A heart-wrenching thread through this past college football season was that of Manti Te'o, a well-liked Heisman candidate from Notre Dame whose girlfriend Lennay Kekua, a reported Stanford student, died of cancer the same week that Te'o's grandmother passed away.
But on Wednesday, one of Nick Denton's websites, Deadspin, reported that Kekua wasn't a real person. At the very least, Te'o, who, some have argued, used Kekua's story to boost his popularity in college football, was "Catfished" by a group of soul-less Internet pranksters. Or, at the very worst, was in on the hoax the entire time.
Te'o, in a statement, said it was the former. But on Wednesday night a Twitter account with the same name that had reportedly began the lore of Lennay Kekua in the first place tweeted the following (though there was no way to verify the account's owners):
It isn't fair to drag Reagan and Troy into this.. a lot of truths and myths need to be addressed here, and they will be at noon PST tomorrow— L K (@LennayKay) January 17, 2013
The account follows two NFL players: Troy Polamalu and Reagan Maui'a. Maui'a told reporters on Wednesday that Kekua was "real" and he had met her.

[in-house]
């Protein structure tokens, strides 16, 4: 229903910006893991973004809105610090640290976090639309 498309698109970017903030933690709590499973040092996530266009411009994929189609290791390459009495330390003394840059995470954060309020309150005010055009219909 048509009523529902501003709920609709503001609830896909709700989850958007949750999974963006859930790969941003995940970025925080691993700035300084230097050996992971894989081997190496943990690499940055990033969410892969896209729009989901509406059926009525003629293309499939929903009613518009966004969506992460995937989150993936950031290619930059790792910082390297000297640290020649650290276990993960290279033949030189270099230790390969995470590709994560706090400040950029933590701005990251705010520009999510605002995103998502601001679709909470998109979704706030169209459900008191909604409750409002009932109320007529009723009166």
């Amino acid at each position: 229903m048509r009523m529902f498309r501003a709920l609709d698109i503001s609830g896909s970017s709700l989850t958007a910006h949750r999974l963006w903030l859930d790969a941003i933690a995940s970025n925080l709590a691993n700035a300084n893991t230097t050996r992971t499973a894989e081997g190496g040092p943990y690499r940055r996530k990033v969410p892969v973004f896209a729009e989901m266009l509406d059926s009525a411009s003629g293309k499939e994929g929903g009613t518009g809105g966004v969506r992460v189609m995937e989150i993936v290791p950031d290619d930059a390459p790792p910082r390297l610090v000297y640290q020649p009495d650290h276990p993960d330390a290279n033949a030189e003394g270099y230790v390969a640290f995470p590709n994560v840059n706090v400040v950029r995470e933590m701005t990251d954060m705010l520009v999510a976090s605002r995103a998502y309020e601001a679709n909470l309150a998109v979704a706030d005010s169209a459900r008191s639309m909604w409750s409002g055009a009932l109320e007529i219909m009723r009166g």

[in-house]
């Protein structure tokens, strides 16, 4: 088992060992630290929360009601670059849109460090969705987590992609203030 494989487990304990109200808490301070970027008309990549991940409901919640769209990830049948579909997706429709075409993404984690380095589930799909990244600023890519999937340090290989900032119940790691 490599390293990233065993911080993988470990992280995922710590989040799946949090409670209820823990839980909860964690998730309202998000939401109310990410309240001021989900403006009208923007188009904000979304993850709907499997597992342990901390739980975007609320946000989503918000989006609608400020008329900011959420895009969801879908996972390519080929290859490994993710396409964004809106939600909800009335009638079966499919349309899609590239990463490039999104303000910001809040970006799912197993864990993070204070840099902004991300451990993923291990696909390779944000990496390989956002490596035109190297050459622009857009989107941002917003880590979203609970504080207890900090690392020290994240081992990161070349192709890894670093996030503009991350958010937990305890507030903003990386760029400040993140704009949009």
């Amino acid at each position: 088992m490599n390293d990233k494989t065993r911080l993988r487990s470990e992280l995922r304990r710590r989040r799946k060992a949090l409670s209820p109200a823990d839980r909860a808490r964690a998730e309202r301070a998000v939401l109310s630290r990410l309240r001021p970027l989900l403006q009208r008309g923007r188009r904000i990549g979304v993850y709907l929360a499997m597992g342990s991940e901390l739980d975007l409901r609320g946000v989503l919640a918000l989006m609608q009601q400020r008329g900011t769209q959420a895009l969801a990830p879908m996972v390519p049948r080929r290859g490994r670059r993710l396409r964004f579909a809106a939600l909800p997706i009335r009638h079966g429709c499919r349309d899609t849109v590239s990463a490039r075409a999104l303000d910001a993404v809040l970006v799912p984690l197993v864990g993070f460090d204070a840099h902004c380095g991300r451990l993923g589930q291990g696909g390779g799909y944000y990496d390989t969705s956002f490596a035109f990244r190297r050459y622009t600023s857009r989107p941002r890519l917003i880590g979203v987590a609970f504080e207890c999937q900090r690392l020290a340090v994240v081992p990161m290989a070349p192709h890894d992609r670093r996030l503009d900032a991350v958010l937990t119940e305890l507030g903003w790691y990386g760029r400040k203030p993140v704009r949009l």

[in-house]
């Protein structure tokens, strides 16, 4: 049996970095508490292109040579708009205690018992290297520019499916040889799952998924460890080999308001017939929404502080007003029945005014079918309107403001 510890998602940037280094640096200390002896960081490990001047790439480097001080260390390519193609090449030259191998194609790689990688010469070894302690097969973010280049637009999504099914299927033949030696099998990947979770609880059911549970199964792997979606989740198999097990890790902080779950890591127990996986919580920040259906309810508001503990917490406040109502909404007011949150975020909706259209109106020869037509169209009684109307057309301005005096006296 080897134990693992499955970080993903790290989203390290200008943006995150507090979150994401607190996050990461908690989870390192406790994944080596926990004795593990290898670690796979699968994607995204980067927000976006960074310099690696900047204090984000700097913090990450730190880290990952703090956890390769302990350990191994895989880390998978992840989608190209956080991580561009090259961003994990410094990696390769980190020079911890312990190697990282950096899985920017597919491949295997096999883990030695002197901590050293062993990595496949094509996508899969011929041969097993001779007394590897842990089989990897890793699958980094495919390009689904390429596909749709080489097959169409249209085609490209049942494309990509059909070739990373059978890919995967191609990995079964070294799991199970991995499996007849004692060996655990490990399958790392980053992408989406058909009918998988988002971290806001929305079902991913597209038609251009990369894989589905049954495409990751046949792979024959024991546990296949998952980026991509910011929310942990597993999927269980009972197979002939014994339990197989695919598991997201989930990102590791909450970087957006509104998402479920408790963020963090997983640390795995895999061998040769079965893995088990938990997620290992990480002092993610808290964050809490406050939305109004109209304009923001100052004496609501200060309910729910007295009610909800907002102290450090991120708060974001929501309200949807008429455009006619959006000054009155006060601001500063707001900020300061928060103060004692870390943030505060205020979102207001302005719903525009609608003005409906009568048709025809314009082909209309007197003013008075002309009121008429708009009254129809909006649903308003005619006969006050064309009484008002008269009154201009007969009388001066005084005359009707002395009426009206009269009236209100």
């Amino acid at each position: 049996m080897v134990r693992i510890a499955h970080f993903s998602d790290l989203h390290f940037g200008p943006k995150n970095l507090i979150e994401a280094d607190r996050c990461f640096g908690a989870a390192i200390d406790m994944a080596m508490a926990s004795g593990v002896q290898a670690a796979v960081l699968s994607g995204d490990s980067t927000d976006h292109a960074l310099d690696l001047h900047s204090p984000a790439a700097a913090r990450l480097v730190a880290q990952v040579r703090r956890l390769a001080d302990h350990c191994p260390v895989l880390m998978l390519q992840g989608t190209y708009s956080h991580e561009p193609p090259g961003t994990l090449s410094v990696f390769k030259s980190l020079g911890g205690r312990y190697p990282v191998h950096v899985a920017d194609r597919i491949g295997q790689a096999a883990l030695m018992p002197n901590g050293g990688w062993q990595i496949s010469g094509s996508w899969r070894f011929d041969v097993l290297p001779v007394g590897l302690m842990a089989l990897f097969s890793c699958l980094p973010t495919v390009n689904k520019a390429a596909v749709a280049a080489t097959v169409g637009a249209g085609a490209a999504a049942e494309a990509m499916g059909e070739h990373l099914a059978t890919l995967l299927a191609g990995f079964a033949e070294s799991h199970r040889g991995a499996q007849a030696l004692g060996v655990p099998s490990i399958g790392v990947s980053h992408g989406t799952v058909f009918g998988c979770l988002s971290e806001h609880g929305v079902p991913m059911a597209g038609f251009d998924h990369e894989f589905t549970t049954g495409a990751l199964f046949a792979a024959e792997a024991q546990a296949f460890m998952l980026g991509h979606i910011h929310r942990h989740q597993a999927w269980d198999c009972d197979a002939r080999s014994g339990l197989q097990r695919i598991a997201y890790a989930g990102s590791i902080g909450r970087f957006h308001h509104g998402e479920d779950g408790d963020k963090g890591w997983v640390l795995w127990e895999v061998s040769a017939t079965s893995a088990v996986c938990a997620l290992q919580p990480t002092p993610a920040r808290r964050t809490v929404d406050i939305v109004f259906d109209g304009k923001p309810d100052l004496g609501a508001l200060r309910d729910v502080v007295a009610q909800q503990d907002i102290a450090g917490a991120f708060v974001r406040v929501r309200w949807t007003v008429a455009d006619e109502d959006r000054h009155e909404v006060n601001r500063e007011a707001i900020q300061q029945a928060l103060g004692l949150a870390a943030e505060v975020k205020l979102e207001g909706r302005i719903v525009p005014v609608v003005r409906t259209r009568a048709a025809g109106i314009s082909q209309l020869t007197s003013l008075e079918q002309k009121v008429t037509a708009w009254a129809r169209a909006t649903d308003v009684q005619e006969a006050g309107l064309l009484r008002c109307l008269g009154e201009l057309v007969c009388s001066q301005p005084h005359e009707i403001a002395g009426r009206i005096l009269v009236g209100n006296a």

That statement made many, like Chicago Tribune reporter Brian Hamilton, start poking holes in Te'o's statement.
The problem with that: What about the anecdote that Manti Te'o and Lennay Kekua met, exchanged numbers on the field at Stanford in 2009?— Brian Hamilton (@ChiTribHamilton) January 16, 2013
Pete Thamel, one of the many well-known sports reporters who was duped by the Kekua story, added this:
The big question here is whether Te'o was involved or not. Notre Dame is staking a loud claim that he got duped and had no involvement.— Pete Thamel(@SIPeteThamel) January 16, 2013
A former Stanford player claimed that Te'o had asked spoken to them about "his mystery girl".
Got to believe Te'o was the victim here.He would always ask us if we knew his mystery girl after we'd play them....— Matthew Masifilo (@MMasifilo) January 17, 2013
Nev Schulman, the host of the MTV show "Catfish," who perhaps is the most famous face of a fake Internet girlfriend, assured his followers he was looking into it.
So what do you think? What did Te'o know and when? And who is Lennay Kekua? Also, crisis communication experts—any ideas on how Te'o can get out of this one before the NFL draft?
UPDATE: It appears the Twitter feed was just another hoax as well. On Thursday afternoon it issued this "statement":
[Photo by Flickr user Neon Tommy]
My statement: This is incredibly embarrassing to talk about, but I have been told by Alabama's offense that Manti Te'o is not real.— L K (@LennayKay) January 17, 2013